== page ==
Nigeria Records Second-Highest Production Drop Among OPEC in May
By Adedapo Adesanya
Nigeria, Africa’s largest crude oil producer, ended the month of May with the second-highest production drop among countries that make up the Organisation of the Petroleum Exporting Countries (OPEC).
In the month under review, Nigeria lost 45,000 barrels per day, making it the largest laggard among the countries not exempted from the 2020 output deal.
Nigeria’s worsening crude output happens because the country cannot keep up due to a lack of capacity caused by infrastructural deficits and other security issues.
In the month under review, OPEC was not able to lift its production as agreed for the month of May, its production actually decreased, according to OPEC’s latest Monthly Oil Market Report released on Tuesday.
Meanwhile, the group stressed that oil demand could be stymied by Russia’s invasion of Ukraine, which has dictated the market for the last three months.
That point, however, did little to mitigate the market’s fear that OPEC’s spare capacity has been overstated, with Saudi Arabia and the UAE the only members that have any room to increase production.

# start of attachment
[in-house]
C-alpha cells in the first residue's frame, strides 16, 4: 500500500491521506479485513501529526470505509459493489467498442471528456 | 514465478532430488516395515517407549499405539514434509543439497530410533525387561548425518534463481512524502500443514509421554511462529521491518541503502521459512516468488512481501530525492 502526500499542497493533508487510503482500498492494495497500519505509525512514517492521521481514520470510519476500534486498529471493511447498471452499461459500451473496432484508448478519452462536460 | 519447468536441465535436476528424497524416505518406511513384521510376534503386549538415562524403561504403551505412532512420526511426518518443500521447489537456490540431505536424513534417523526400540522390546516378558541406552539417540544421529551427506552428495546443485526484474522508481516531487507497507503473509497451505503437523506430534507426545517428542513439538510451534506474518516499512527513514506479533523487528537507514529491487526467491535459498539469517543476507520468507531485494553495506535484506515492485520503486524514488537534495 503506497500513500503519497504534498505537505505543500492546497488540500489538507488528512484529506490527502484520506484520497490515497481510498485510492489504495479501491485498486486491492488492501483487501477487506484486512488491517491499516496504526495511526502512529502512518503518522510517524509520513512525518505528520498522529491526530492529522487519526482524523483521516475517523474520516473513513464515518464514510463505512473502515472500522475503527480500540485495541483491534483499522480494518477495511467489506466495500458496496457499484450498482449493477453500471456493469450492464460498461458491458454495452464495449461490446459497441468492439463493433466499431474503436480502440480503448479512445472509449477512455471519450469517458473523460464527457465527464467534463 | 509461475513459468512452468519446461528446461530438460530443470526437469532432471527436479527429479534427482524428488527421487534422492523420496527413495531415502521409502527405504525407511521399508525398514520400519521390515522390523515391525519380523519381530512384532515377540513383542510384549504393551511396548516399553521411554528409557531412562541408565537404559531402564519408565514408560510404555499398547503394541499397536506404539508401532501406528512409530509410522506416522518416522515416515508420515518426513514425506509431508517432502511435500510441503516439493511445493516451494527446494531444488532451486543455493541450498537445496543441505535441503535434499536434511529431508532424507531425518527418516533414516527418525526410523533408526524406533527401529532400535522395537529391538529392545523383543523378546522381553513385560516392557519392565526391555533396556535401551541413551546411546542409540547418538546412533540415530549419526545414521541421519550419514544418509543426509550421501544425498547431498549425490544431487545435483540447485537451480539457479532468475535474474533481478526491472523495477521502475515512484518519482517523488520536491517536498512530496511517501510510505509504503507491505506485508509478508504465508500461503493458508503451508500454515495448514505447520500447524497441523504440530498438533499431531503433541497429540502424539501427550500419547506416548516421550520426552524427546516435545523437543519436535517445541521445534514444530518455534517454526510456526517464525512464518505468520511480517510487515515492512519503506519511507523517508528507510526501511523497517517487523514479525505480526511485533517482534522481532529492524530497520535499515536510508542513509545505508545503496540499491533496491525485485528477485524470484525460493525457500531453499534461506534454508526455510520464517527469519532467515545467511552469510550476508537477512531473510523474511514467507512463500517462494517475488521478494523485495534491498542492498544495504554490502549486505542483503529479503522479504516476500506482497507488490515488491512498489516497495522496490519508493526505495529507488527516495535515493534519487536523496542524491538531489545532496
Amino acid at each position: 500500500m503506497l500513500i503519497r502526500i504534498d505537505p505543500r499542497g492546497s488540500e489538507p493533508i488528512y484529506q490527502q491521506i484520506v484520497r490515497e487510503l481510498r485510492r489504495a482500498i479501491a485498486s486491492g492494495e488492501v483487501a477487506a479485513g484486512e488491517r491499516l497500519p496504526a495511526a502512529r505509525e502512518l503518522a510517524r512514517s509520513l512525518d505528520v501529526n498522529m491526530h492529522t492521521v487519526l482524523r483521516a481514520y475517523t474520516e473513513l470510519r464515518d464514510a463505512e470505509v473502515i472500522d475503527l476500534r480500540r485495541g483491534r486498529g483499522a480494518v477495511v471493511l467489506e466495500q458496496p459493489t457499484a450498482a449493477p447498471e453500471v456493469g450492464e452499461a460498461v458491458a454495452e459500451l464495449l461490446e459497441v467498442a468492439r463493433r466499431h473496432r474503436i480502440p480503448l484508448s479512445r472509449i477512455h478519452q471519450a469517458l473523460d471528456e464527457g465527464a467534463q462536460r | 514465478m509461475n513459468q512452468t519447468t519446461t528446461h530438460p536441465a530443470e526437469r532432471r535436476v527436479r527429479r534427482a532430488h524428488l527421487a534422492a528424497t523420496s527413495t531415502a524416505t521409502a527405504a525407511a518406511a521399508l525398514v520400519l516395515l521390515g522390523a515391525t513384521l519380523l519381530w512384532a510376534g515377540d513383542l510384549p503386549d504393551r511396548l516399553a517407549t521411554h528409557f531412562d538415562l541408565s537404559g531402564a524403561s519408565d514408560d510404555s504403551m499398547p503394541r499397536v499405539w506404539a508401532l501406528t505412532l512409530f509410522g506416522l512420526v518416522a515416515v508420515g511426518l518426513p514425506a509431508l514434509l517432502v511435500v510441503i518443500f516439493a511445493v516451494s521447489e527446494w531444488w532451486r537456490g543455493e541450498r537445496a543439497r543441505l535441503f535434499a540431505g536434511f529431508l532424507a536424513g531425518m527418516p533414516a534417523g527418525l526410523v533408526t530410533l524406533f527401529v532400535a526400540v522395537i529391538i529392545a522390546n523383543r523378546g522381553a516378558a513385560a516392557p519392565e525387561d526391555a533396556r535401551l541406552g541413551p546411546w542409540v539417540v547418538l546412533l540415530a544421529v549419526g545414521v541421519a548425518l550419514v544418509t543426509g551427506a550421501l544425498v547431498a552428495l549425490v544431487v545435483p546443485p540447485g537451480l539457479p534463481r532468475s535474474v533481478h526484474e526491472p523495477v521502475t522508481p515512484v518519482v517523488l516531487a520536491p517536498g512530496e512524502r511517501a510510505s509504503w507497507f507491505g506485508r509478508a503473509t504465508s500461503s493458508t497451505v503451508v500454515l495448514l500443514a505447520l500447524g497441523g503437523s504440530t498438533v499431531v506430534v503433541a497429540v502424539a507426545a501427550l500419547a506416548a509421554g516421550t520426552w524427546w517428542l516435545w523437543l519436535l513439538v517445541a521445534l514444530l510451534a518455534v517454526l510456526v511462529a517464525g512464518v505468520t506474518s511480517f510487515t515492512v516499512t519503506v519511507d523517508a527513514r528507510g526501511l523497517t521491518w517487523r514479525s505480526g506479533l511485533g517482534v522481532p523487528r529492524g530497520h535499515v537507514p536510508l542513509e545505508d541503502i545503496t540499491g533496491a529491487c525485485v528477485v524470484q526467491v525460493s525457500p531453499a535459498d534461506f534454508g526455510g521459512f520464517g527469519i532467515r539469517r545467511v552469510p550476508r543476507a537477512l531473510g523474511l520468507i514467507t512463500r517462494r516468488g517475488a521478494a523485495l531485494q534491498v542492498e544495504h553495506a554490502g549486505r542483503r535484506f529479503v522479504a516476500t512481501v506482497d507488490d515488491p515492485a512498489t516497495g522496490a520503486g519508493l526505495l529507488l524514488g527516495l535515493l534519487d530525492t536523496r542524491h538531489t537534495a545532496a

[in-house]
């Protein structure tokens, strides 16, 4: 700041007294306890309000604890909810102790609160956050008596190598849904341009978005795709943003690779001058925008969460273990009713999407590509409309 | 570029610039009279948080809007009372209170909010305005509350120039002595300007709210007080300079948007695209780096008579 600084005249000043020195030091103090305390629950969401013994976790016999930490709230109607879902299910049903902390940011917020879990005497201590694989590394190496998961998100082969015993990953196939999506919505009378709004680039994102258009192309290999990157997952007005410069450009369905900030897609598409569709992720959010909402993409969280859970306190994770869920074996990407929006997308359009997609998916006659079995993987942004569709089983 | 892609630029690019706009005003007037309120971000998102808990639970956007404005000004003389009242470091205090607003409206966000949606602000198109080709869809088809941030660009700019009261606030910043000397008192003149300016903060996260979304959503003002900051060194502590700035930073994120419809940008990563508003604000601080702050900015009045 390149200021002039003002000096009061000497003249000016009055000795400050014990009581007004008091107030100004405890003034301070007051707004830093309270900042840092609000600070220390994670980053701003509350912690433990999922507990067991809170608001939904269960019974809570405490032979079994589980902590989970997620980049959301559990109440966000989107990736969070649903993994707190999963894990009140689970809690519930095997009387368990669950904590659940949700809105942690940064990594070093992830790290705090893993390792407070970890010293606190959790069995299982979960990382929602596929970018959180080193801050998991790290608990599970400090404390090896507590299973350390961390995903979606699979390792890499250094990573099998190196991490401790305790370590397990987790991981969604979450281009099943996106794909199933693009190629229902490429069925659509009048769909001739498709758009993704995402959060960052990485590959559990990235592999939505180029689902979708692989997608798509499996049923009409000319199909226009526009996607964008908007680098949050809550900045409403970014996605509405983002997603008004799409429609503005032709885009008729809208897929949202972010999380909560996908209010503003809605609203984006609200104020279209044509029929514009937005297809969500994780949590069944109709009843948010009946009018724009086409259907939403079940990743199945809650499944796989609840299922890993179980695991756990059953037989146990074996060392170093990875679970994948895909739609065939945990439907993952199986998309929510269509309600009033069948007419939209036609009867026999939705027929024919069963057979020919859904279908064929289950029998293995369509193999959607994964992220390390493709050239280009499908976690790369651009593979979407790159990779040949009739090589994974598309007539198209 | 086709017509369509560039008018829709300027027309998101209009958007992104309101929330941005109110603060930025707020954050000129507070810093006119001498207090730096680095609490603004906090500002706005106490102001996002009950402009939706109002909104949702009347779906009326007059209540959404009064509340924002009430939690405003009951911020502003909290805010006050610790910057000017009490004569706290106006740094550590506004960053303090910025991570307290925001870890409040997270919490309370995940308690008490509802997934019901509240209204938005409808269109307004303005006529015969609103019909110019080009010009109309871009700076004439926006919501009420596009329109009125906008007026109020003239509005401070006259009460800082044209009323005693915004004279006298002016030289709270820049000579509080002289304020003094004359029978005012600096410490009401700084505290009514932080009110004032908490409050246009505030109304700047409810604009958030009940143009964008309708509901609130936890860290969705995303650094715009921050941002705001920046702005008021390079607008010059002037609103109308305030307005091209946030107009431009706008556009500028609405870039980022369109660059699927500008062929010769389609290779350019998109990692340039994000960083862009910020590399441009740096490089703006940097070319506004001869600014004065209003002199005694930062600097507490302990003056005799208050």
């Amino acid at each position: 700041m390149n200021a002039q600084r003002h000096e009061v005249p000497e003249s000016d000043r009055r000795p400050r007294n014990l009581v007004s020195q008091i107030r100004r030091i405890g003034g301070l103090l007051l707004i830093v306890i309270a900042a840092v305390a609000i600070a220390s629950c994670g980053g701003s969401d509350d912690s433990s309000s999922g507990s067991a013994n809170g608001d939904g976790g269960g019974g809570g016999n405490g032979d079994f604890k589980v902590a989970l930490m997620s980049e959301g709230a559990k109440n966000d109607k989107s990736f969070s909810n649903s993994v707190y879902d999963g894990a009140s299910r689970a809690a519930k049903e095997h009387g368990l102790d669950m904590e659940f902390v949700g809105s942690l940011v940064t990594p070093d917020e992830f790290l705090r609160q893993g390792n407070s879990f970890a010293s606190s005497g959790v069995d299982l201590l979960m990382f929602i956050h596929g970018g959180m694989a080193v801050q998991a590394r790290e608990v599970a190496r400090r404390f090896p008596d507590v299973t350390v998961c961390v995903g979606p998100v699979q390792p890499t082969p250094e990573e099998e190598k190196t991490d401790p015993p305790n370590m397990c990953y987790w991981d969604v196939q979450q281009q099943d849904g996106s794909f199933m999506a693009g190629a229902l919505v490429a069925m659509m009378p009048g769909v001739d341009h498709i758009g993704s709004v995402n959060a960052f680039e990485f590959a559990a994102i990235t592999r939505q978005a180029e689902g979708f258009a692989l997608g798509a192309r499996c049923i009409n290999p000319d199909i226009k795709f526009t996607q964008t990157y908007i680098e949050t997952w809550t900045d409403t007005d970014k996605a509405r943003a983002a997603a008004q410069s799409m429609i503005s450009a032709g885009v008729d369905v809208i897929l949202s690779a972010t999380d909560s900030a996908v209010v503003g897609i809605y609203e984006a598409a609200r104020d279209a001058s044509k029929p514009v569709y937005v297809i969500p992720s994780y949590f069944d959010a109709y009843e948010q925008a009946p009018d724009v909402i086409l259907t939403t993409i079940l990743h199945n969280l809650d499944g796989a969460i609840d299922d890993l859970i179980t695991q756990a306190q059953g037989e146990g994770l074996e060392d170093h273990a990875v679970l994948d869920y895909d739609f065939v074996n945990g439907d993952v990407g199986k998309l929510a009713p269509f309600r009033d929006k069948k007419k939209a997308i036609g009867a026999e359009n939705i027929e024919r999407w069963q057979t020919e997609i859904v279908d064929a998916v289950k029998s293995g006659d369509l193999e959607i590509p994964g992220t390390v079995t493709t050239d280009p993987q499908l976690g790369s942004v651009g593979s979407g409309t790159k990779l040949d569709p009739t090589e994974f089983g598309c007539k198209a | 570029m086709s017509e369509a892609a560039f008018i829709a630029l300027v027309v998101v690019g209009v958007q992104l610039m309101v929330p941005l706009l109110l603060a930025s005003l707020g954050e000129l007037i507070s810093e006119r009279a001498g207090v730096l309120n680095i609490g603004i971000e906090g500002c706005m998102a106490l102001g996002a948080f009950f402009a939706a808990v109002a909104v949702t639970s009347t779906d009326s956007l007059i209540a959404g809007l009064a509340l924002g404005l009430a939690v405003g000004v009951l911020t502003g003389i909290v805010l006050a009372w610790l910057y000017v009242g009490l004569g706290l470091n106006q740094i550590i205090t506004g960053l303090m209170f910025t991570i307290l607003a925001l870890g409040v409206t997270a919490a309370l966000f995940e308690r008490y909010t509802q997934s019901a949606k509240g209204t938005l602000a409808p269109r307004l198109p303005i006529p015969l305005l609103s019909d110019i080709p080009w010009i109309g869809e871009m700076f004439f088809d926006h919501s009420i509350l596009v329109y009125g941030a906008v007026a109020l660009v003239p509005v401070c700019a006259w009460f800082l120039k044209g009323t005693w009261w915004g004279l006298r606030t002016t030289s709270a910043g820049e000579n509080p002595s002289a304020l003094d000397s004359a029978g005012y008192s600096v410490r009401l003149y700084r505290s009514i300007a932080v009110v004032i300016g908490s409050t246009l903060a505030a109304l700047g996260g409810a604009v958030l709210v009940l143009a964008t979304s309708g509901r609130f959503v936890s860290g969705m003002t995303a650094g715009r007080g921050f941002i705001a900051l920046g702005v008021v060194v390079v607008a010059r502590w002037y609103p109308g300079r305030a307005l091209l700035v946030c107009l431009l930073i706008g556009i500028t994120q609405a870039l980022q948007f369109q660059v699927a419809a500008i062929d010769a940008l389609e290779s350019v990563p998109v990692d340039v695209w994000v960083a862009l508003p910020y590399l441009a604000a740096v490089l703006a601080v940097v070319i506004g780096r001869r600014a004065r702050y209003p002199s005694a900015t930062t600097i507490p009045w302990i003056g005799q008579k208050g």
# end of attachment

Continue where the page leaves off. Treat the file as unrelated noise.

The extra production from the Kingdom and the Emirates, however, has been offset by an even greater decline in production from Iraq, Libya, and Nigeria.
OPEC produced a total of 28.508 million barrels per day in May—down 176,000 barrels per day from April 2022. The reason for the decline is lower productions in Equatorial Guinea (-2,000 barrels per day), Venezuela (-2,000 barrels per day), Iran (-20,000 barrels per day), Iraq (-21,000 barrels per day), Gabon (-32,000 barrels per day), Nigeria (-45,000 barrels per day), and most notably—Libya (-186,000 barrels per day), according to OPEC’s secondary sources.
Saudi Arabia’s directly reported production was 10.538 million barrels per day.
These losses were partially—but not completely—offset by gains in Saudi Arabia, which increased production by 60,000 barrels per day, reaching an average of 10.424 million barrels per day; the UAE, which saw an increase of 31,000 barrels per day, and Kuwait, which saw a 27,000 barrels per day increase.
For the 10 OPEC members that had assigned quotas for May 2022 totalling 25.589 (which exclude Iran, Venezuela, and Libya), May’s actual OPEC member production was 24.541 barrels per day—a 1.048 million barrels per day shortfall from OPEC’s stated allowances.